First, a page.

Anatomy of an OSR RPG

If the title looks like someone spilled alphabet soup on your computer screen, take heart: the OSR (Old School Renaissance or Old School Revival) isn’t something you’re likely to have heard about unless you stumbled across it on certain blogs, G+ communities, or conventions. At its heart, the OSR was a bunch of gamers who were dissatisfied with modern roleplaying games. “Modern” needs a bit of a disclaimer; the movement got its start during the reign of D&D 3.5. Since then, the OSR has gone through a number of stages, each building on the last to create a series of new roleplaying games that both reach back to the past as well as look towards an alternative future from mainstream RPGs.

At first, OSR games sought to replicate the rules of older games, just to have them back in print. Chief among these are RPGs like Goblinoid Games’ Labyrinth Lord, a game which closely replicates the boxed-set BASIC and EXPERT D&D from the early ‘80s. While built on the chassis of D&D 3.5’s Open Gaming license, there’s very little of 3rd edition to find in Labyrinth Lord. Troll Lord Games’ Castles & Crusades, on the other hand, is a more open merging of D&D 3.5’s rules with the goals and modes of 1st edition AD&D.

In all OSR games of this era, simplicity and fidelity to the originals were key. There’s very little daylight between Labyrinth Lord and those thin booklets of early-‘80’s D&D, and you can write your character sheet on 3×5 index card. Since characters were fairly simple constructs, the goal of play was to challenge the player more than the character. Monster-slaying and story-telling took a back seat to exploration, and characters were developed by their actions and interactions more than their stats and class abilities. Gameplay was swift and promoted Game Master rulings over thick books of rules, so there wasn’t much time wasted flipping through manuals. The game the kids are playing in Stranger Things is very much of this style.

While Labyrinth Lord and similar games hewed very closely to the styles and rules of their original inspirations, Castles & Crusades was already starting to experiment with the form. It leavens its old-schoolness with some of the better innovations of more modern games. The result is something that plays a lot like late-‘70s and early ‘80’s D&D, but has a few more bells and whistles that smooth out the original game’s rough edges. Other games took these ideas even further; the Adventurer Conqueror King System was designed from the ground up to flow smoothly through the classic three tiers of fantasy RPGing: the early game where PCs are just starting on the path to adventure; the middle game where the PCs are known heroes tackling challenges that threaten entire kingdoms; and the late game where the PCs rule kingdoms of their own and fight to save the entire world, if not the multiverse. Lamentations of the Flame Princess, on the other hand, seeks a more horror-inspired experience, where each monster is an individual being, hand-crafted by the Game Master and a total mystery to the players. Like characters in a Lovecraft story, PCs are most likely to encounter only one or two monsters during an adventure, and that encounter will be extremely memorable to everyone.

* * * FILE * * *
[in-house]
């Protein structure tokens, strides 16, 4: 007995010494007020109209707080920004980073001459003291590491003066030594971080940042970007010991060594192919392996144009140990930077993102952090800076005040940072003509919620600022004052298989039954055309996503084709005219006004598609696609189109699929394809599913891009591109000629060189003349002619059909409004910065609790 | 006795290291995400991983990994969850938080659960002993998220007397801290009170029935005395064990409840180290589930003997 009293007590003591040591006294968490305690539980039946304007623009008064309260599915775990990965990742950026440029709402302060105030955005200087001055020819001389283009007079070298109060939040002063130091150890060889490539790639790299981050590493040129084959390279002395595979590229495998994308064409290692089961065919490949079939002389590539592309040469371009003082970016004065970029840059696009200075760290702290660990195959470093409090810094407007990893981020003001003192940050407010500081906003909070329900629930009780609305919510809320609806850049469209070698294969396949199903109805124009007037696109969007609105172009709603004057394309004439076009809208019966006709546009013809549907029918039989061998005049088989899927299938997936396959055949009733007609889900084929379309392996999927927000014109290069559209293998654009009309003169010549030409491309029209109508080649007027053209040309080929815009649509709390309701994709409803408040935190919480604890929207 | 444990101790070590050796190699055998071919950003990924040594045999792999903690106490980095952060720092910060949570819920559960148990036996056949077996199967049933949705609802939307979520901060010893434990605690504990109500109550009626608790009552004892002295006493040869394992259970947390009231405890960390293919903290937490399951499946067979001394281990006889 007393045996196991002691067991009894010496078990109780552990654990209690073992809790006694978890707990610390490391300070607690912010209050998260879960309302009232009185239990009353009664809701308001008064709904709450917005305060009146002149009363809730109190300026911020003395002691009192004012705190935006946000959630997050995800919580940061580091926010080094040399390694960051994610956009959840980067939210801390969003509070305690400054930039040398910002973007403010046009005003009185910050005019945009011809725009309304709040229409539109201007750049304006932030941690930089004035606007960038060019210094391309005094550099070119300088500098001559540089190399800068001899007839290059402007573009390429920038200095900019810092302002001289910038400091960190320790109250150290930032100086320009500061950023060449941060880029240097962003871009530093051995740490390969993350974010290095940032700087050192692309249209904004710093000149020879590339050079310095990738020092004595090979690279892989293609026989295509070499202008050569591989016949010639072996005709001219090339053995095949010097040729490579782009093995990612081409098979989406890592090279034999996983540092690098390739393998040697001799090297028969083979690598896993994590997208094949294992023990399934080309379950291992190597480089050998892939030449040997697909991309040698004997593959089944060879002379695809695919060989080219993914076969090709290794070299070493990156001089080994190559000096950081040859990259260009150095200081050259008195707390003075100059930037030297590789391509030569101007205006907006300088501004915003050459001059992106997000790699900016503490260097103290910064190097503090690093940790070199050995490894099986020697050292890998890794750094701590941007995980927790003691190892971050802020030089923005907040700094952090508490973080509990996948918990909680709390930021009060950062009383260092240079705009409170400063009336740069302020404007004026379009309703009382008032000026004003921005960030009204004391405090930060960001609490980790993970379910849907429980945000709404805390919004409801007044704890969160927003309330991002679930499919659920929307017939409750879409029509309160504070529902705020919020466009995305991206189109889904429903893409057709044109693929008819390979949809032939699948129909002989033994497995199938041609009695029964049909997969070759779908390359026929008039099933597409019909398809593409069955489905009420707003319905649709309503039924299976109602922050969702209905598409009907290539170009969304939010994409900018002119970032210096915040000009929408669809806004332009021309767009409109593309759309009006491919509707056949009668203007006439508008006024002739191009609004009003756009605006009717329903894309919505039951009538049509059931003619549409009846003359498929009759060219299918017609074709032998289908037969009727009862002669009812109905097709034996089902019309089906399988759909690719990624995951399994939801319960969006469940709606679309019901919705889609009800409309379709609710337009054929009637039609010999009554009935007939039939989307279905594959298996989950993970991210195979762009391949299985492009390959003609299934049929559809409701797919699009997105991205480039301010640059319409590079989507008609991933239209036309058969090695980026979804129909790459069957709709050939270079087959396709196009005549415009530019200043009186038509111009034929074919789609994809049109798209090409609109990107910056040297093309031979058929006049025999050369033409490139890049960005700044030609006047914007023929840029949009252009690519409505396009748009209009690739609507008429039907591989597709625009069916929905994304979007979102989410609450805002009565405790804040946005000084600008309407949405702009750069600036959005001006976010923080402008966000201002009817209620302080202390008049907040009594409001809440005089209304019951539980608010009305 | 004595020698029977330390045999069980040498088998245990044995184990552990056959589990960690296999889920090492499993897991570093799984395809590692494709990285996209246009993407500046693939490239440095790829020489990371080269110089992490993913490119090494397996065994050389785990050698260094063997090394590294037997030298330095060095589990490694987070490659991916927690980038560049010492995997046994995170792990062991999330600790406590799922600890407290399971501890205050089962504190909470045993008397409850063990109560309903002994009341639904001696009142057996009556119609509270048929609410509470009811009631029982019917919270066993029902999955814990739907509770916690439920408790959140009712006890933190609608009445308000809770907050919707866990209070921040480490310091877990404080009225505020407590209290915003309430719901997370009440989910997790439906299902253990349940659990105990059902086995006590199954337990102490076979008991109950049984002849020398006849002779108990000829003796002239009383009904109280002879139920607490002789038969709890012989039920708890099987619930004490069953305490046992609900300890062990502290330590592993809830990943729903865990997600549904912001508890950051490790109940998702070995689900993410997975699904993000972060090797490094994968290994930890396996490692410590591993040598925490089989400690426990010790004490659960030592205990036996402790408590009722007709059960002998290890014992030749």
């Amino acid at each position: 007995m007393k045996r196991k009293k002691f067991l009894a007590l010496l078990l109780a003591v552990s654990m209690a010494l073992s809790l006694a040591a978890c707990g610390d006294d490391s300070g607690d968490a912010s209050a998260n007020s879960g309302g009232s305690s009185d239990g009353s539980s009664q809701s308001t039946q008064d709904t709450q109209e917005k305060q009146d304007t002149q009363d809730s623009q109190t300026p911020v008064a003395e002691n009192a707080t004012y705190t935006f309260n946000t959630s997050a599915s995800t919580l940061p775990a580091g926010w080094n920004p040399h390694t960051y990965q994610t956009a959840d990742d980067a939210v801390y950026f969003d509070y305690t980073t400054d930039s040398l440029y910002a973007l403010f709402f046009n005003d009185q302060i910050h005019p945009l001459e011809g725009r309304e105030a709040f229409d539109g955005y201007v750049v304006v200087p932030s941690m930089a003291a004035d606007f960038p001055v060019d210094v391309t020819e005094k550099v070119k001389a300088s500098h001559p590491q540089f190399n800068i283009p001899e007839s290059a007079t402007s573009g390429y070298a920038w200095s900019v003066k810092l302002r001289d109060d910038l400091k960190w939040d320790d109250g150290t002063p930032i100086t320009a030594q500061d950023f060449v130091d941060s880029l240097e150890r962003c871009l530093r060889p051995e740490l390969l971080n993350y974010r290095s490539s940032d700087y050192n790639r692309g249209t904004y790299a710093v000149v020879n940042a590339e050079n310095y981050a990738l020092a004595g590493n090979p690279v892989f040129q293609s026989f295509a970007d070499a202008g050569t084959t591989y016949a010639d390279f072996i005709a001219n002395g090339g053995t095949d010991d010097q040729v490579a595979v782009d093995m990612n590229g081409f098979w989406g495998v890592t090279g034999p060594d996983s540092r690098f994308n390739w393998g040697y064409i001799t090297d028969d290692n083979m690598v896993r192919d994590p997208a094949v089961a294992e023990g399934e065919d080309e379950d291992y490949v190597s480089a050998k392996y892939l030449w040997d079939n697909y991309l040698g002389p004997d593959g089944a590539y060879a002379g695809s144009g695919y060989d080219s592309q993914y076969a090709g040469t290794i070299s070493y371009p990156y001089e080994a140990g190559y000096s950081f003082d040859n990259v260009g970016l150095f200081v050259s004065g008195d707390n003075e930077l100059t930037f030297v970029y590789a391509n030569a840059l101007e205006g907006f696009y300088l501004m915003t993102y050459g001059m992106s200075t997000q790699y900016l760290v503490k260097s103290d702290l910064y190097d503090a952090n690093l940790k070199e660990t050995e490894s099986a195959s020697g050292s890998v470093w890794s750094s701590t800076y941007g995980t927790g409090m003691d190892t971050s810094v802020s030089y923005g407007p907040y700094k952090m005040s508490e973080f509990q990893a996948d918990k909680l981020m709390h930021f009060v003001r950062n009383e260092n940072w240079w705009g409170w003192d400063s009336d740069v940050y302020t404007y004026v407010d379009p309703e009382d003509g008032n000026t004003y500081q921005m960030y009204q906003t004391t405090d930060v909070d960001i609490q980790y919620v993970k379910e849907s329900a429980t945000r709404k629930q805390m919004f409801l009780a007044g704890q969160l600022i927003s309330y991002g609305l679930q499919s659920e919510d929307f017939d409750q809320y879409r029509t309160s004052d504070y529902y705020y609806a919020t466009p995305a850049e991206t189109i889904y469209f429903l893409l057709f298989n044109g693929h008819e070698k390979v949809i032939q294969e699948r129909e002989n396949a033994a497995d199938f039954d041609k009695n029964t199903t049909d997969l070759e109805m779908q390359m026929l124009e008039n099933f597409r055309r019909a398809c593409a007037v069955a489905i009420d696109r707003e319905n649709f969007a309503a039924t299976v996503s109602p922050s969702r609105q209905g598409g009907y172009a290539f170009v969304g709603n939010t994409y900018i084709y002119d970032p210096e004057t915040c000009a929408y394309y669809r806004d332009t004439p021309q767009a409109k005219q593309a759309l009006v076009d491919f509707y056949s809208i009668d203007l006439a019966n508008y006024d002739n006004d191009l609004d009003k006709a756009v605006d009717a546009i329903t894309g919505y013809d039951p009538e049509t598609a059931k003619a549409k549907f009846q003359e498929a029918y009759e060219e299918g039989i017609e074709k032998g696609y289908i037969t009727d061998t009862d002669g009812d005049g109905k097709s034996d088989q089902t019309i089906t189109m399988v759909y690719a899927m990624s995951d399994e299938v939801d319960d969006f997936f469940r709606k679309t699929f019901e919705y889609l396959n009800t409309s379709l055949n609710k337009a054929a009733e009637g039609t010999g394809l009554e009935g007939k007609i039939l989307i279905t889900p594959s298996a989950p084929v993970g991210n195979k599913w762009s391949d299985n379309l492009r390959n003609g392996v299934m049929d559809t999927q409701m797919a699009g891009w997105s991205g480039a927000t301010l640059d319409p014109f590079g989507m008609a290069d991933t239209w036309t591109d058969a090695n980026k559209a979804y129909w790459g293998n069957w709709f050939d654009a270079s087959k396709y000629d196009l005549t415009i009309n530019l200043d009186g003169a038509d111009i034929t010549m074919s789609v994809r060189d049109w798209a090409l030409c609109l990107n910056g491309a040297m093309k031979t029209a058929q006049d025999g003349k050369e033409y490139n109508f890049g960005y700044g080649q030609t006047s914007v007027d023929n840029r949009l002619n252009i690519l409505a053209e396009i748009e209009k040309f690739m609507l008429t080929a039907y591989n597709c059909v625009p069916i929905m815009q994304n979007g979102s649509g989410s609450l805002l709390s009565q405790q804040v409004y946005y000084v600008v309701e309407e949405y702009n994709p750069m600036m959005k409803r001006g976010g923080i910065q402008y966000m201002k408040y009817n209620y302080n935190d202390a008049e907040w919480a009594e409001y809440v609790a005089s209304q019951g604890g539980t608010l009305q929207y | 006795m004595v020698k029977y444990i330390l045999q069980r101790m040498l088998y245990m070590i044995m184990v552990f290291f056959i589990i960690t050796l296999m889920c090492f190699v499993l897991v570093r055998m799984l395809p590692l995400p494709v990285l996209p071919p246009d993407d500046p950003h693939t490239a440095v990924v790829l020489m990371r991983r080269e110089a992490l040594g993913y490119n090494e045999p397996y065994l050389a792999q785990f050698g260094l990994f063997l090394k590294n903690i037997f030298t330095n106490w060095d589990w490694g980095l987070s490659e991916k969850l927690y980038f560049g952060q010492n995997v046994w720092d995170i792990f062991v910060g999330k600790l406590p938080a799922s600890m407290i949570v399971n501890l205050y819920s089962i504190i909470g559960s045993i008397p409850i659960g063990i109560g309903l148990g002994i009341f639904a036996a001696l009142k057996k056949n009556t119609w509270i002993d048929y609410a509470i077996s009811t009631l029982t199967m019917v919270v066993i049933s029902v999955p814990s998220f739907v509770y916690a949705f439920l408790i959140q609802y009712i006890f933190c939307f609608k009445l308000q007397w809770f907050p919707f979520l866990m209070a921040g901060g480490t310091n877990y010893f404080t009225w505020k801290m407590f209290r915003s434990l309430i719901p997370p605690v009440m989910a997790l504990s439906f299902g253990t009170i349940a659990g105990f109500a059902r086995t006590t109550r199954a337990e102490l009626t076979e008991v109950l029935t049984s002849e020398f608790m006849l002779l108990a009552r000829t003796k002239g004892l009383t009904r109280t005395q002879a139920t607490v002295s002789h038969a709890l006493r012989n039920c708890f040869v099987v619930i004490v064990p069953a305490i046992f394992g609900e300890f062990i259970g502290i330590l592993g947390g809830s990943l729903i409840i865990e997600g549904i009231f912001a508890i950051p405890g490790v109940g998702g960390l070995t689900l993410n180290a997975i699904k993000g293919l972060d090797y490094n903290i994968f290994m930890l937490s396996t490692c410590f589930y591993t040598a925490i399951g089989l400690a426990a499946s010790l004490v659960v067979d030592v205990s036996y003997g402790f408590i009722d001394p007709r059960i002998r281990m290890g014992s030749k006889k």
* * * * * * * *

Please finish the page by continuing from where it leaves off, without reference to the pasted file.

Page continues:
And then there are RPGs like Goodman Games’ Dungeon Crawl Classics. This is a game that tries to out old-school original D&D. It does this by amping up the danger and strangeness of D&D and clinging tightly to D&D’s sword & sorcery roots. For instance, instead of rolling up a 1st level fighter or thief, In DCC you roll up a handful of zero-level common folk. Those that survive long enough to earn advancement to 1st level get to pick an actual adventurer class. (As for the other characters you created, well, DCC doesn’t suggest you spend a lot of time naming them or giving them distinct personalities right off the bat.) Spell-slingers can fumble their spells, earning the ire of the gods for clerics or corruption and mutation for wizards. The game and the many adventures written for it revel in their “hard core” reputation.

If you’re tired of shuffling six-page character sheets, spending more time flipping through rule books than you do exploring ancient ruins, or lugging around giant, thick-enough-to-stop-a-bullet rules tomes, an OSR game might be just what you need. Whether you’re looking to explore the roots of RPGs or just want an entire game that will fit easily in your backpack, the knowledgeable and friendly folks at your local Dragon’s Lair Comics and Fantasy® can point you in the right direction.